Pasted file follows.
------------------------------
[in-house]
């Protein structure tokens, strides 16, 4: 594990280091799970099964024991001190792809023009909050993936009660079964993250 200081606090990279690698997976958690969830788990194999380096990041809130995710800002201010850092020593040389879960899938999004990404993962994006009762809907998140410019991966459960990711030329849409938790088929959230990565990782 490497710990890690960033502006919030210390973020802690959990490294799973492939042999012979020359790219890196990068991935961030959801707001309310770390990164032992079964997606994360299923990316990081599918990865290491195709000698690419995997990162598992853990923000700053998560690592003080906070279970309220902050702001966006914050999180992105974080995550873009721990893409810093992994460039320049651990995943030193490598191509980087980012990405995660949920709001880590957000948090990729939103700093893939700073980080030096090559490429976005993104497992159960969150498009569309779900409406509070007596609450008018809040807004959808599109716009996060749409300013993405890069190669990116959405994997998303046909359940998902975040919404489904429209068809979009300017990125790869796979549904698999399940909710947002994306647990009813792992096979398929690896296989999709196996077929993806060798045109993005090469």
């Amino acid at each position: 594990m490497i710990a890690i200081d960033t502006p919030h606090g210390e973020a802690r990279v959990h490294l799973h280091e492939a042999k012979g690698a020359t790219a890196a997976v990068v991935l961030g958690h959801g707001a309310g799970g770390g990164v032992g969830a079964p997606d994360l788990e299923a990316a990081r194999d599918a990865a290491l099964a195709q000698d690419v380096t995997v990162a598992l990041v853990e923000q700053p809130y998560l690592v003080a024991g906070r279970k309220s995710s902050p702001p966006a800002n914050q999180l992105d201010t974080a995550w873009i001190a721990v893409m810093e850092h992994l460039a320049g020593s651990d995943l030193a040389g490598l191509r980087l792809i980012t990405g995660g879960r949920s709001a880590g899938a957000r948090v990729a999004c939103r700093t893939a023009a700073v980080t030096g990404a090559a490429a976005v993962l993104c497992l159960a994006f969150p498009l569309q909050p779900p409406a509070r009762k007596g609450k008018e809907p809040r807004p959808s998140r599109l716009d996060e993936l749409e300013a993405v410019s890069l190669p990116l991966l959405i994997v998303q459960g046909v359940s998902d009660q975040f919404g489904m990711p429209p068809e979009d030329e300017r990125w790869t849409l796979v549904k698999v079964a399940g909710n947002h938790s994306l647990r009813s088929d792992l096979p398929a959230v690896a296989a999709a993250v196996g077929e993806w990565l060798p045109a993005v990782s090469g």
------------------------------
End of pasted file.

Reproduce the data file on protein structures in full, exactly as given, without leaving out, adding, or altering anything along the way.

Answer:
[in-house]
């Protein structure tokens, strides 16, 4: 594990280091799970099964024991001190792809023009909050993936009660079964993250 200081606090990279690698997976958690969830788990194999380096990041809130995710800002201010850092020593040389879960899938999004990404993962994006009762809907998140410019991966459960990711030329849409938790088929959230990565990782 490497710990890690960033502006919030210390973020802690959990490294799973492939042999012979020359790219890196990068991935961030959801707001309310770390990164032992079964997606994360299923990316990081599918990865290491195709000698690419995997990162598992853990923000700053998560690592003080906070279970309220902050702001966006914050999180992105974080995550873009721990893409810093992994460039320049651990995943030193490598191509980087980012990405995660949920709001880590957000948090990729939103700093893939700073980080030096090559490429976005993104497992159960969150498009569309779900409406509070007596609450008018809040807004959808599109716009996060749409300013993405890069190669990116959405994997998303046909359940998902975040919404489904429209068809979009300017990125790869796979549904698999399940909710947002994306647990009813792992096979398929690896296989999709196996077929993806060798045109993005090469």
């Amino acid at each position: 594990m490497i710990a890690i200081d960033t502006p919030h606090g210390e973020a802690r990279v959990h490294l799973h280091e492939a042999k012979g690698a020359t790219a890196a997976v990068v991935l961030g958690h959801g707001a309310g799970g770390g990164v032992g969830a079964p997606d994360l788990e299923a990316a990081r194999d599918a990865a290491l099964a195709q000698d690419v380096t995997v990162a598992l990041v853990e923000q700053p809130y998560l690592v003080a024991g906070r279970k309220s995710s902050p702001p966006a800002n914050q999180l992105d201010t974080a995550w873009i001190a721990v893409m810093e850092h992994l460039a320049g020593s651990d995943l030193a040389g490598l191509r980087l792809i980012t990405g995660g879960r949920s709001a880590g899938a957000r948090v990729a999004c939103r700093t893939a023009a700073v980080t030096g990404a090559a490429a976005v993962l993104c497992l159960a994006f969150p498009l569309q909050p779900p409406a509070r009762k007596g609450k008018e809907p809040r807004p959808s998140r599109l716009d996060e993936l749409e300013a993405v410019s890069l190669p990116l991966l959405i994997v998303q459960g046909v359940s998902d009660q975040f919404g489904m990711p429209p068809e979009d030329e300017r990125w790869t849409l796979v549904k698999v079964a399940g909710n947002h938790s994306l647990r009813s088929d792992l096979p398929a959230v690896a296989a999709a993250v196996g077929e993806w990565l060798p045109a993005v990782s090469g």